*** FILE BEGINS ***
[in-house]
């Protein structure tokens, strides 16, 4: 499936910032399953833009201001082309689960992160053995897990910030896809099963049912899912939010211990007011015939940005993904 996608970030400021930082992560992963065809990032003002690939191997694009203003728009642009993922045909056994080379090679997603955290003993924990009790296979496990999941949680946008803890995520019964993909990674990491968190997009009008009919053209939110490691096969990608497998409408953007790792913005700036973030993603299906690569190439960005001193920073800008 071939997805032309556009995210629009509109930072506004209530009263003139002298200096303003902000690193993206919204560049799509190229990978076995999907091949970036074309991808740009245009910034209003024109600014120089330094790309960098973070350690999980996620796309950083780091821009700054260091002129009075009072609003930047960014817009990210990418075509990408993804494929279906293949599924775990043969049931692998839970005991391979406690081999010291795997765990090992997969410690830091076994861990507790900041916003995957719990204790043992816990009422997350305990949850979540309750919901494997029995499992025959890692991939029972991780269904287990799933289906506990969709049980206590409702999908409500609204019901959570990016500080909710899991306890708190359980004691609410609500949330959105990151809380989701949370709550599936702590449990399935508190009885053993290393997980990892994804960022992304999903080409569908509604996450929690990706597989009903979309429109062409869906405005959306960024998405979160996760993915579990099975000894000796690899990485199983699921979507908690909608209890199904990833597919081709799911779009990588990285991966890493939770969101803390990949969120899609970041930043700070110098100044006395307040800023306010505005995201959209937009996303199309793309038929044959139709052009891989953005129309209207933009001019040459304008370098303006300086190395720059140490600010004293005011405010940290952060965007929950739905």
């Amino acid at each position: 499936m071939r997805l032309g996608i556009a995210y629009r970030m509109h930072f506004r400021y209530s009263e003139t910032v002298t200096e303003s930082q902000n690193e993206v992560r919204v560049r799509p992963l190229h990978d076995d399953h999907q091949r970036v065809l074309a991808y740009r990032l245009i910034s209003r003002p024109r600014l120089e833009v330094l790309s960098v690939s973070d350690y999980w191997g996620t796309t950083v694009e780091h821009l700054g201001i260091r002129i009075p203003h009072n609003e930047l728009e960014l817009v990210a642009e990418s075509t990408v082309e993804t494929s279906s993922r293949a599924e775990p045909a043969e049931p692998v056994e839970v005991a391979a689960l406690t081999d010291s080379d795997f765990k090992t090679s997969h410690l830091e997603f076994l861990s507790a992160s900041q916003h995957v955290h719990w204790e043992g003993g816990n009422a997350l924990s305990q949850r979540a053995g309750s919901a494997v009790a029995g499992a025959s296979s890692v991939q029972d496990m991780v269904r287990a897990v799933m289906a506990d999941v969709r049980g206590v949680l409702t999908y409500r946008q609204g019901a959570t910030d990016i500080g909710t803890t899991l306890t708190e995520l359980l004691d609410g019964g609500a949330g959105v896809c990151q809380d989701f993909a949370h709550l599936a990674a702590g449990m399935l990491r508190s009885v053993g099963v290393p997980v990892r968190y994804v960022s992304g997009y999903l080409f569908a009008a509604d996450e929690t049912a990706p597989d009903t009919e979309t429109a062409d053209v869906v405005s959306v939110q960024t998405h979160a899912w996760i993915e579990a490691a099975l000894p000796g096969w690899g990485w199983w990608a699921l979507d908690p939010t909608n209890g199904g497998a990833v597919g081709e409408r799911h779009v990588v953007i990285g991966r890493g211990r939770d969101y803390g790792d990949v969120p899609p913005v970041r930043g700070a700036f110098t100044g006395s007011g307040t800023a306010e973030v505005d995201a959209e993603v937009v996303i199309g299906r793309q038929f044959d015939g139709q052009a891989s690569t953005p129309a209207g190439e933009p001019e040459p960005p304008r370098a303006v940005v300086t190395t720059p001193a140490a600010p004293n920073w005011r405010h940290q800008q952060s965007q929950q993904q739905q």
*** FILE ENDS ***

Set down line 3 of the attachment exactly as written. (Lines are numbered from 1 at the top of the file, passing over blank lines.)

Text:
């Amino acid at each position: 499936m071939r997805l032309g996608i556009a995210y629009r970030m509109h930072f506004r400021y209530s009263e003139t910032v002298t200096e303003s930082q902000n690193e993206v992560r919204v560049r799509p992963l190229h990978d076995d399953h999907q091949r970036v065809l074309a991808y740009r990032l245009i910034s209003r003002p024109r600014l120089e833009v330094l790309s960098v690939s973070d350690y999980w191997g996620t796309t950083v694009e780091h821009l700054g201001i260091r002129i009075p203003h009072n609003e930047l728009e960014l817009v990210a642009e990418s075509t990408v082309e993804t494929s279906s993922r293949a599924e775990p045909a043969e049931p692998v056994e839970v005991a391979a689960l406690t081999d010291s080379d795997f765990k090992t090679s997969h410690l830091e997603f076994l861990s507790a992160s900041q916003h995957v955290h719990w204790e043992g003993g816990n009422a997350l924990s305990q949850r979540a053995g309750s919901a494997v009790a029995g499992a025959s296979s890692v991939q029972d496990m991780v269904r287990a897990v799933m289906a506990d999941v969709r049980g206590v949680l409702t999908y409500r946008q609204g019901a959570t910030d990016i500080g909710t803890t899991l306890t708190e995520l359980l004691d609410g019964g609500a949330g959105v896809c990151q809380d989701f993909a949370h709550l599936a990674a702590g449990m399935l990491r508190s009885v053993g099963v290393p997980v990892r968190y994804v960022s992304g997009y999903l080409f569908a009008a509604d996450e929690t049912a990706p597989d009903t009919e979309t429109a062409d053209v869906v405005s959306v939110q960024t998405h979160a899912w996760i993915e579990a490691a099975l000894p000796g096969w690899g990485w199983w990608a699921l979507d908690p939010t909608n209890g199904g497998a990833v597919g081709e409408r799911h779009v990588v953007i990285g991966r890493g211990r939770d969101y803390g790792d990949v969120p899609p913005v970041r930043g700070a700036f110098t100044g006395s007011g307040t800023a306010e973030v505005d995201a959209e993603v937009v996303i199309g299906r793309q038929f044959d015939g139709q052009a891989s690569t953005p129309a209207g190439e933009p001019e040459p960005p304008r370098a303006v940005v300086t190395t720059p001193a140490a600010p004293n920073w005011r405010h940290q800008q952060s965007q929950q993904q739905q």